In my retail business example of above, the owner of the business was not told in a short-term, timely manner what the underlying problem was. Outgoing calls could not reliably go out and call center personnel simply kept trying until they could get a live line – reducing the numbers of calls they could place per hour. But incoming calls to this well-advertised marketing and sales phone number could not reliably get in either. If a customer call cannot get through and that potential buyer only gets busy signals and hangs up and gives up, no one hears that. This problem only reached overt visibility after a big enough gap had arisen between actual levels of calls and business accomplished, and levels expected so as to raise red flags. The exact nature of the phone system failures in place from unplanned for growth, first became apparent when I was being interviewed for hire. And even then, that was primarily if not entirely noted on the outgoing call side only.

And with that, I note one more use for the type of business visualization approach that I have been writing about here:

• More readily identifying symptoms and underlying causes, and which is which.

A full causal linkage map of essentially any business of any significant scale and operational and management complexity, would best be displayed in three dimensions. Contrived subsets of this larger whole, selected out to address specific operational and strategic business analysis and planning questions could in many cases be developed and visually presented as two dimensional slices through the three dimensional whole. All of this complexity creates real challenges for making this visualization approach work, as it is going to be necessary to at least be able to visualize the whole in three dimensions, in order to carve out those correctly formed and inclusive slices.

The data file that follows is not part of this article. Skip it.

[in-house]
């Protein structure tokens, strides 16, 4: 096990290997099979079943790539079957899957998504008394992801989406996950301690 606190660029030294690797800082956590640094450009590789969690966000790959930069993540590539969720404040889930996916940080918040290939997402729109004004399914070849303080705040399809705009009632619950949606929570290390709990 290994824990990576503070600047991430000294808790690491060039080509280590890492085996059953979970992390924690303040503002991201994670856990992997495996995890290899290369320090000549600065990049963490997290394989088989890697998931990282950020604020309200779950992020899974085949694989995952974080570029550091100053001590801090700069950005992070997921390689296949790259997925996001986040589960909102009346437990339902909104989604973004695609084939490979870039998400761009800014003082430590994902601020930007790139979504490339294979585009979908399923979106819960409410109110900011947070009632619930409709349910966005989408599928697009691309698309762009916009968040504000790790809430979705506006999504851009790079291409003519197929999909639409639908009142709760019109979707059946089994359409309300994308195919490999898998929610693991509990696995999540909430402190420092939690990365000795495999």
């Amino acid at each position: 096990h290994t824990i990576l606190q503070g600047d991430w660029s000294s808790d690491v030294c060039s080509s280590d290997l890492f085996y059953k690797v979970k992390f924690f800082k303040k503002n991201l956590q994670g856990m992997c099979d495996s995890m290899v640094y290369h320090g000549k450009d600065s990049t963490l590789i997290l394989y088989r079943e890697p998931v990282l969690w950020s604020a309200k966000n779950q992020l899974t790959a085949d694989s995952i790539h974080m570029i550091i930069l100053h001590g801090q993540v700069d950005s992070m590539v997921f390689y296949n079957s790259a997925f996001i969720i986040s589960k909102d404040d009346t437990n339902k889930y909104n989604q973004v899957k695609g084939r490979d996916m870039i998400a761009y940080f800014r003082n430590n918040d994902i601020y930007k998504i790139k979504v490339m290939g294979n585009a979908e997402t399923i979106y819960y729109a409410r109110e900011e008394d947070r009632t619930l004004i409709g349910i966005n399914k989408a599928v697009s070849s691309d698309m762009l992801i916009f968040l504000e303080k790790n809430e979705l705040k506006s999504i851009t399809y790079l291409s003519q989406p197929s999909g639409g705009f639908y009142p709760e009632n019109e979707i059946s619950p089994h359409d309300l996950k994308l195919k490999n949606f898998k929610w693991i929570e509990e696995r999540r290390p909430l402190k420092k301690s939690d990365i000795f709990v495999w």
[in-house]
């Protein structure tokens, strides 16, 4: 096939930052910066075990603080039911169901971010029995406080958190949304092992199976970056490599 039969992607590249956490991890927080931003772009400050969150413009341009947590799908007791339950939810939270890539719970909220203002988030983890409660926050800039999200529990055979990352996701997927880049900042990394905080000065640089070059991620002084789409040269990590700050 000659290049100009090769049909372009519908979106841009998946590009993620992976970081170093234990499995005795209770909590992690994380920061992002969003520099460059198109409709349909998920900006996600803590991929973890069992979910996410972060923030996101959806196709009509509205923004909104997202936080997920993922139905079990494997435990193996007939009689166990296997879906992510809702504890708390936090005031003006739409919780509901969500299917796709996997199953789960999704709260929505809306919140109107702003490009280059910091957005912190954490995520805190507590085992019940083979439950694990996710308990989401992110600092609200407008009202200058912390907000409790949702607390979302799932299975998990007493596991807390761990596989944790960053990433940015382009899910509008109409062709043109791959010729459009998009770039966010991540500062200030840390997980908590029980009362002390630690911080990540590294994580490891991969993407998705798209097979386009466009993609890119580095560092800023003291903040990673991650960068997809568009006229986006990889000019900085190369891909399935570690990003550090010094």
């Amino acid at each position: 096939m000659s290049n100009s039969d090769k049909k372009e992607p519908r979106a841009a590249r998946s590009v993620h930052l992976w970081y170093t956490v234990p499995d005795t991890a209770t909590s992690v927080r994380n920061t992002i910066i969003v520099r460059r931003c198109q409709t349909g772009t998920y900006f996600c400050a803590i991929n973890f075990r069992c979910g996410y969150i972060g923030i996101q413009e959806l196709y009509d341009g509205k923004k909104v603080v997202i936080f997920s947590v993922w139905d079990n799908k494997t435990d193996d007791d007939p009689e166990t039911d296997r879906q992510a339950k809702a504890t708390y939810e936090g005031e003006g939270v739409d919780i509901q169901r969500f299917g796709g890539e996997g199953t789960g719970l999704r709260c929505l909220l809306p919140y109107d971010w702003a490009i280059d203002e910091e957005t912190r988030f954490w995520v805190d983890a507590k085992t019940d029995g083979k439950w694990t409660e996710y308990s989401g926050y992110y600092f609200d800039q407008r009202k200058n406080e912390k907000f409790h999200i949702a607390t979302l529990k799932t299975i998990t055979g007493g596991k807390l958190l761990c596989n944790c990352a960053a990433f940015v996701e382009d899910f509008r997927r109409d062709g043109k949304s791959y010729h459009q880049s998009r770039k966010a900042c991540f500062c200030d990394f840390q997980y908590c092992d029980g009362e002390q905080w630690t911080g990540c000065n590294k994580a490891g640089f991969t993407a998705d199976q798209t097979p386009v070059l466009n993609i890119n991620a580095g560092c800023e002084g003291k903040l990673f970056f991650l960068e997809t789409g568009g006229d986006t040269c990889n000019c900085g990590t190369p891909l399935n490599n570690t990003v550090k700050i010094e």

Static, basic, traditional tree-model table of organization representations are fundamentally limited and essentially useless for many if not most business analysis and planning purposes. But they are at least easy to draw out and print as two dimensional images. And as static representations that follow one-size-fits-all, essentially stereotypical design they are easy to draft and to follow when tracing broad brushstroke representations of organizations.

How can the details and the dynamism of an approach to business visualization as offered in causal linkage maps, be made as easy to draft and use, as a standard tree model representation? I am going to turn to that, in my next series installment, and in anticipation of that, note that this is where virtual reality imaging tools and their data representations come into their own, and it is the type of application of that technology where at least for business analysis and planning purposes, virtual reality imaging might find its killer app.

You can find this and related postings at Macroeconomics and Business and its Page 2 continuation.